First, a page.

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Memorandum of Support

Empire Justice Memo of Support: Provide a Fair and Realistic Automobile Resource Rule


A.1060 (Titus)/S.4637 (Krueger)


Empire Justice Center strongly supports this bill, which would replace the current two-tiered automobile resource exclusion with a uniform $9,300 exemption.  When determining eligibility for public assistance, Social Services Law § 131-n currently exempts certain resources when determining eligibility for public assistance (Family Assistance or Safety Net Assistance). The Social Services Law exempts a vehicle with a fair market value of less than $4,650, unless the individual needs the vehicle to work or look for work.  In that case, the statute exempts a vehicle with a fair market value that does not exceed $9,300.  This bill will raise the resource level for automobiles to a uniform $9,300 and thereby permit low income families to own reliable cars under all circumstances.

A call to our Long Island office highlights the dilemma posed by the current rule.  An employed but low income mother of two children applied for public assistance.  Before the recession, she had held a much better paying job and was able to purchase a car with a value of around $9,000.  The worker at the Department of Social Services advised her that she would have to sell the car and live off of the proceeds before she would become eligible for aid.  Ironically, the woman had little equity in the car and would have had to use virtually all of the proceeds to pay off her debt to the lender.  Furthermore, if she sold her car, she would have no access to her job, and would likely have to quit.  Nevertheless, because of the value of the car, her application was rejected.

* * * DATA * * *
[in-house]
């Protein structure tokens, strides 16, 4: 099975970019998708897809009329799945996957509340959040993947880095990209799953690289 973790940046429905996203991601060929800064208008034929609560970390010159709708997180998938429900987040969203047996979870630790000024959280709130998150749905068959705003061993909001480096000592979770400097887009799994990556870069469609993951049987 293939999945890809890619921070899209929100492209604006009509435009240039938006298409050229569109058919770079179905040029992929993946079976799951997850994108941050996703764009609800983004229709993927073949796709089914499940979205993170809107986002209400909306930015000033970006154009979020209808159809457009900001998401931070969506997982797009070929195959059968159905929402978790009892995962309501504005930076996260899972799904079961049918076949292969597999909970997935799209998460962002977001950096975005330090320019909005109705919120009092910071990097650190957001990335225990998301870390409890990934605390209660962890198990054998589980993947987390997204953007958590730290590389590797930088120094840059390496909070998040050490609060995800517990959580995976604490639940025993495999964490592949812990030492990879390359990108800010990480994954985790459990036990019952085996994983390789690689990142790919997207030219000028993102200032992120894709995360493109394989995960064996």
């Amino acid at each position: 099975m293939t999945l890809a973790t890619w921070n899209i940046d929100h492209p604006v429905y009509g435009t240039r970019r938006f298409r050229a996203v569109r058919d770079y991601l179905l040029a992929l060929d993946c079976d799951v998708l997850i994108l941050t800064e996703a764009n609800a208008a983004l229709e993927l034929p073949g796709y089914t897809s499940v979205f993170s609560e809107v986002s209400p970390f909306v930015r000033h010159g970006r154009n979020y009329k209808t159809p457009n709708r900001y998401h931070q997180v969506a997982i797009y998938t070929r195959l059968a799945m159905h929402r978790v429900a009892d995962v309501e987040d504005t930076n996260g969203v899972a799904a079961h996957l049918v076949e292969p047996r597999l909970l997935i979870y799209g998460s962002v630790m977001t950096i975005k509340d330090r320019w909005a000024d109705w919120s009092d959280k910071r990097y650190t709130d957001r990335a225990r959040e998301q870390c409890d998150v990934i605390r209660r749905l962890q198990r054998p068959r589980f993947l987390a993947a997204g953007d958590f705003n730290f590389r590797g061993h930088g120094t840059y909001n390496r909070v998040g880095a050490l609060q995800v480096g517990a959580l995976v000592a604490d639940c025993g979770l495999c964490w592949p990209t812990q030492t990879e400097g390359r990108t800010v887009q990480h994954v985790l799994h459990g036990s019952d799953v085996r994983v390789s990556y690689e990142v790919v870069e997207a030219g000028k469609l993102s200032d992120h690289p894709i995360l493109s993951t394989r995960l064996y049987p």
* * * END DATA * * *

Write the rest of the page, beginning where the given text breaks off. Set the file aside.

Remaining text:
A fair hearing decision from Albany County also illustrates the problem. [1]  A mom and her 16 year old daughter were denied public assistance because of the mother’s part ownership, with her ex-husband, of an automobile valued at $7,822.  The mother was not able to work due to a mental health condition, but needed a reliable vehicle to obtain groceries, transport her disabled daughter to school and for various doctors’ appointments.  Under New York’s two-tiered resource rule, Albany County’s decision to deny assistance was affirmed at a fair hearing because the car’s value was over the $4,650 threshold.  If the resource level for automobiles were raised to a uniform $9,300, this family would be able to receive public assistance and retain their sole means of daily transportation – particularly critical given the daughter’s psychological issues.